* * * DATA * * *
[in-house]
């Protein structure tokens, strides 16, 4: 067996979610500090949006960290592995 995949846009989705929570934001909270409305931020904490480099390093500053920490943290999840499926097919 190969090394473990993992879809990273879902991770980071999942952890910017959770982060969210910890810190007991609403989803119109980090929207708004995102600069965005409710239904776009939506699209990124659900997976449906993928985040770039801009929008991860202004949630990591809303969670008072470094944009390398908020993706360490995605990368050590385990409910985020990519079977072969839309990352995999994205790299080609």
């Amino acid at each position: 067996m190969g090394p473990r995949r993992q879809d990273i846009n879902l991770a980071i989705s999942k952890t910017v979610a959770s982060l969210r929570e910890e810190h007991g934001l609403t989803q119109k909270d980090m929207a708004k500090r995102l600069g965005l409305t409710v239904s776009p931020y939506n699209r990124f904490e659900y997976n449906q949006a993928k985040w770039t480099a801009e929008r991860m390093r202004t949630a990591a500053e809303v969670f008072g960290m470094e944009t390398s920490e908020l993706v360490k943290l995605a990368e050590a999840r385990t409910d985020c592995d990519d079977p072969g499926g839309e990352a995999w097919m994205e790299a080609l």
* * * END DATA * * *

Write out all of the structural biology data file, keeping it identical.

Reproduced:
[in-house]
């Protein structure tokens, strides 16, 4: 067996979610500090949006960290592995 995949846009989705929570934001909270409305931020904490480099390093500053920490943290999840499926097919 190969090394473990993992879809990273879902991770980071999942952890910017959770982060969210910890810190007991609403989803119109980090929207708004995102600069965005409710239904776009939506699209990124659900997976449906993928985040770039801009929008991860202004949630990591809303969670008072470094944009390398908020993706360490995605990368050590385990409910985020990519079977072969839309990352995999994205790299080609």
């Amino acid at each position: 067996m190969g090394p473990r995949r993992q879809d990273i846009n879902l991770a980071i989705s999942k952890t910017v979610a959770s982060l969210r929570e910890e810190h007991g934001l609403t989803q119109k909270d980090m929207a708004k500090r995102l600069g965005l409305t409710v239904s776009p931020y939506n699209r990124f904490e659900y997976n449906q949006a993928k985040w770039t480099a801009e929008r991860m390093r202004t949630a990591a500053e809303v969670f008072g960290m470094e944009t390398s920490e908020l993706v360490k943290l995605a990368e050590a999840r385990t409910d985020c592995d990519d079977p072969g499926g839309e990352a995999w097919m994205e790299a080609l």